The development of fluorescent indicators for sensing membrane potential can be a challenge.  Traditional methods to measure membrane potential rely on invasive electrodes, however, voltage imaging with fluorescent probes (VF) is an attractive solution because voltage imaging circumvents problems of low- throughput, low spatial resolution, and high invasiveness. Previously reported VF probes/dyes have proven useful in a number of imaging contexts. However, the design scheme for VF dyes remains elusive, due in part to our incomplete understanding of the biophysical properties influencing voltage sensitivity in our VoltageFluor scaffolds.   UC Berkeley researchers have discovered new VF dyes, which are a small molecule platform for voltage imaging that operates via a photoinduced electron transfer (PeT) quenching mechanism to directly image transmembrane voltage changes.   The dyes further our understanding of the roles that membrane voltage plays, not only in excitable cells, such as neurons and cardiomyocytes, but also in non-excitable cells in the rest of the body.

Stimulus-responsive Polymers

Synthetic polymer constructs are an important tool in modern medical practice, but the lack of control over their activity limits their utility. The ability to combine structural function with localized interaction has proven extremely successful in stents, but polymer technology has not advanced sufficiently to serve a wider range of needs. PLGA polyesters can be degraded by hydrolysis facilitating their widespread use in medicine and biomedical research. Their dependence on slow hydrolysis makes for long degradation times (half-life of one year in vivo) limiting their applicability. While degradation can be sped up by copolymerization with more hydrophilic monomers; degradation is still too slow for triggered release or degradation.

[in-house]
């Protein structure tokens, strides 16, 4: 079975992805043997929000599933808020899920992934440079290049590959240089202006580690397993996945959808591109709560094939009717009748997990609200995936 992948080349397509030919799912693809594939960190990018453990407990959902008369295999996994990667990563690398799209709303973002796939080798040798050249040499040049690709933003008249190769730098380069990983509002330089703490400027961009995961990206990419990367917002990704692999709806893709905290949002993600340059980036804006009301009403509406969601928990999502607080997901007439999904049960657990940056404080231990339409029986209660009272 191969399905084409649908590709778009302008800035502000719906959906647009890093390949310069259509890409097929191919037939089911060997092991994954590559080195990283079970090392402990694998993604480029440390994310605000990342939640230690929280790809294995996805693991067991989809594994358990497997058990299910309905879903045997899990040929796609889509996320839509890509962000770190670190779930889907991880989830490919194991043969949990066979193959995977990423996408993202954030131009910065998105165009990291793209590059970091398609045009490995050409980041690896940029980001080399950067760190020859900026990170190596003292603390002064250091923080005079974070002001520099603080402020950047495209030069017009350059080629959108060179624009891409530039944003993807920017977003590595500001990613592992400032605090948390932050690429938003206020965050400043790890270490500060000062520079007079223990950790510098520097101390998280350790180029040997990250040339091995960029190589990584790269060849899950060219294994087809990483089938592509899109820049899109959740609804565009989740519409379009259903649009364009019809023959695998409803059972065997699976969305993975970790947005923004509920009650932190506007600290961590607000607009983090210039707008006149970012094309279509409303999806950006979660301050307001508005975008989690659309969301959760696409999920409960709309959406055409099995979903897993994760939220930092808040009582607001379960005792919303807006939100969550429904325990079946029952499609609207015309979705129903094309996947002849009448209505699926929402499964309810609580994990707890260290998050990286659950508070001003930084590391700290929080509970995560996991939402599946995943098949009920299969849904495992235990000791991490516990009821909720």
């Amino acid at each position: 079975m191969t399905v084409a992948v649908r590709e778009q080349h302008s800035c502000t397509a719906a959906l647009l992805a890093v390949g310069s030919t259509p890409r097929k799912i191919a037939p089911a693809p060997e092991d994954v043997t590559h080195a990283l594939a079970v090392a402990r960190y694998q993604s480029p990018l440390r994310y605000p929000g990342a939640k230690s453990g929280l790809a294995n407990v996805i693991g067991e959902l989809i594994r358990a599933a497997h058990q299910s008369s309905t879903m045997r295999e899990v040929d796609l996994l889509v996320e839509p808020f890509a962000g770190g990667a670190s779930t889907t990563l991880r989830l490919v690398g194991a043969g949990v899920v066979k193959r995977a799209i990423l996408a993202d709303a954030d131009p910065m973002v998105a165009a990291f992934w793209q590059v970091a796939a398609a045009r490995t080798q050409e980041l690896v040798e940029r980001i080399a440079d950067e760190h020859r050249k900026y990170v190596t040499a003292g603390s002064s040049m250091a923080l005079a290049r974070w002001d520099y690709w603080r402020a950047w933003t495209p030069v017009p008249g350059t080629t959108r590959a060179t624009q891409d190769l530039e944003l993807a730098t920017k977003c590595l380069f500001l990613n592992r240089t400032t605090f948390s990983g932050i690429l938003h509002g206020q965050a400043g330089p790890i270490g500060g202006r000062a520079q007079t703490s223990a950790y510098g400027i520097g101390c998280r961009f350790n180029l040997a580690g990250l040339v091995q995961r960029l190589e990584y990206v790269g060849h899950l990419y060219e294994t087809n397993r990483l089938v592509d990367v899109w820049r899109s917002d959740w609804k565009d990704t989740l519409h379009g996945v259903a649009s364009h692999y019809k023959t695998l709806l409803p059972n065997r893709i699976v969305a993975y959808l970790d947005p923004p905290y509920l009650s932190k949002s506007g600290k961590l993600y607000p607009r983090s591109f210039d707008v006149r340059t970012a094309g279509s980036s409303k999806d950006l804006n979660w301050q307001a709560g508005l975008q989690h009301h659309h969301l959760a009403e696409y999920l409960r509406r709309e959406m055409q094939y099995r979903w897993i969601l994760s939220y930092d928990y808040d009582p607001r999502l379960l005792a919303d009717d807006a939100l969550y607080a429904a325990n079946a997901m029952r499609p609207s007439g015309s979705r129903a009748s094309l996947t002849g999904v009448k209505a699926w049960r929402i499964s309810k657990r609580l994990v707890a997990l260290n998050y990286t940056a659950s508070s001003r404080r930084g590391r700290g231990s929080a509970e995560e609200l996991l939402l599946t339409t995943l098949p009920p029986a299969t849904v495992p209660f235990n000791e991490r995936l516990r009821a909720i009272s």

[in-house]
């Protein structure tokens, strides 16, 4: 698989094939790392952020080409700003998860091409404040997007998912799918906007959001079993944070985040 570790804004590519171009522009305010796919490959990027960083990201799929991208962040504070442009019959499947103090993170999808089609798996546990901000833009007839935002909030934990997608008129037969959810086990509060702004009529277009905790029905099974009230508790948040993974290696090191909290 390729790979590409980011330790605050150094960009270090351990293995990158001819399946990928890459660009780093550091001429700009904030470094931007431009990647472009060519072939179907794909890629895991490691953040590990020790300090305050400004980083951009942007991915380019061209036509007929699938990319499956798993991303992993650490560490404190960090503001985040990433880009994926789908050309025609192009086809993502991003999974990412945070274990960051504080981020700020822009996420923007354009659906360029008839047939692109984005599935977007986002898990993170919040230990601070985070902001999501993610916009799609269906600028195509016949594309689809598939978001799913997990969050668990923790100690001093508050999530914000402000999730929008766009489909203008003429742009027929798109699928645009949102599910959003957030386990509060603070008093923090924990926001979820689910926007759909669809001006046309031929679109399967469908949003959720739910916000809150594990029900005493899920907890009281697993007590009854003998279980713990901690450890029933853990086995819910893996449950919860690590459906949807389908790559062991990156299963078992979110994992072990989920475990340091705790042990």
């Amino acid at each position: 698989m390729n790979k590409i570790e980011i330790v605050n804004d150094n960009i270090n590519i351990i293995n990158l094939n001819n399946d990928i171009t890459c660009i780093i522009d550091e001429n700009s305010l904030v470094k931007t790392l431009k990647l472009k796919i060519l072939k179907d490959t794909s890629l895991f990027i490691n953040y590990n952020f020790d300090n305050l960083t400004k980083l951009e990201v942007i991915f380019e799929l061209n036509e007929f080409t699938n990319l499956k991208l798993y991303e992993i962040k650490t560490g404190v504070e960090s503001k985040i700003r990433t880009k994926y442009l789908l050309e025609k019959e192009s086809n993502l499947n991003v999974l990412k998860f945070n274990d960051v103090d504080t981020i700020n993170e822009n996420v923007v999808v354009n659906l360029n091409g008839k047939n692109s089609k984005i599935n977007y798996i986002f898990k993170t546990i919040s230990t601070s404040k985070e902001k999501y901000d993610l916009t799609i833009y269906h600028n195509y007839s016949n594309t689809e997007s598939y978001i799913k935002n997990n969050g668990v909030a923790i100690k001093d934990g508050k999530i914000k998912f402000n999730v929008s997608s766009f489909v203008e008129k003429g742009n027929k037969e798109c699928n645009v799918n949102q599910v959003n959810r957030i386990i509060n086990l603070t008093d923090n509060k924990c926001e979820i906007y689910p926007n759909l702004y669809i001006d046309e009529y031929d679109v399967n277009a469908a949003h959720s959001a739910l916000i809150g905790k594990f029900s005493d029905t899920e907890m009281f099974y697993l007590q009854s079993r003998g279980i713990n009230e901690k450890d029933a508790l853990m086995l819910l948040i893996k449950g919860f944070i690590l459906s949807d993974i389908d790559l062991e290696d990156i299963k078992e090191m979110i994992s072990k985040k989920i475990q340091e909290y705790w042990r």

Pyrite Shrink-Wrap Laminate As A Hydroxyl Radical Generator

The invention is a diagnostic technology, as well as a research and development tool. It is a simple, easy to operate, and effective platform for the analysis of pharmaceuticals and biological species. Specifically, this platform generates hydroxyl radicals for oxidative footprinting – a technique commonly employed in protein mapping and analysis. The platform itself is inexpenisve to fabricate, scalable, and requires nothing more than an ordinary pipet to use. In addition, it is highly amenable to scale-up, multiplexing, and automation, and so it holds promise as a high-throughput method for mapping protein structure in support of product development, validation, and regulatory approval in the protein-based therapeutics industry.

New Borylated Heterocycles: Indoles, Isoxazoles, Lactones, and Benzofurans, and the Methods to Make Them (related to UC Case 2013-921)

Boron building blocks play a key role in modern organic chemistry, especially in drug design and materials synthesis. Methods to generate heterocycles and borylated compounds in the same synthetic step are largely unknown; the ability to do both increases efficiency and rapidly builds molecular complexity while providing access to previously unavailable building blocks.

Method For Detecting Protein-Specific Glycosylation

O-GlcNAc modification is a common form of post-translational modification that mediates cellular activity and stem cell programming by modifying transcription factors. Multiple human diseases, including cancer and diabetes, have been linked to aberrant O-GlcNAcylation of specific proteins.Despite the importance of this modification, current methods for detection require advanced instrumentation and expertise as well as arduously enriched or purified samples. The “Glyco-seq” method developed by UC Berkeley researchers is highly sensitive, easy to use, and enables O-GlcNAc detection on proteins of interest in cell lysate. 

Novel 3D Stem Cell Culture Systems

Many disorders result in tissue degeneration, including Parkinson’s disease, heart attacks, and liver failure. One promising approach to treat these disorders is cell replacement therapy, which would implant new cells or tissues to replace those damaged by disease. Cell replacement therapy relies on stem cells, which are able to differentiate into a wide number of mature cell types. However, cell replacement therapies require large numbers of cells to clinically develop and commercialize, and the current stem cell culture methods are problematic in multiple ways, including low cell yields in 2D and poorly defined culture components. By culturing stem cells three-dimensionally, instead of two-dimensionally, far larger numbers of cells can be generated. Current three-dimensional culturing systems, however, often exert harmful shear stresses and pressures on the cells, have harsh cell recovery steps, do thus not generate large cell yields.   UC Berkeley researchers have developed new materials intended for use in fully chemically defined processes for large-scale growth and differentiation of stem cells. These materials prevent harsh cell recovery steps, and can be used in a defined, highly tunable, and three-dimensional cell culture system.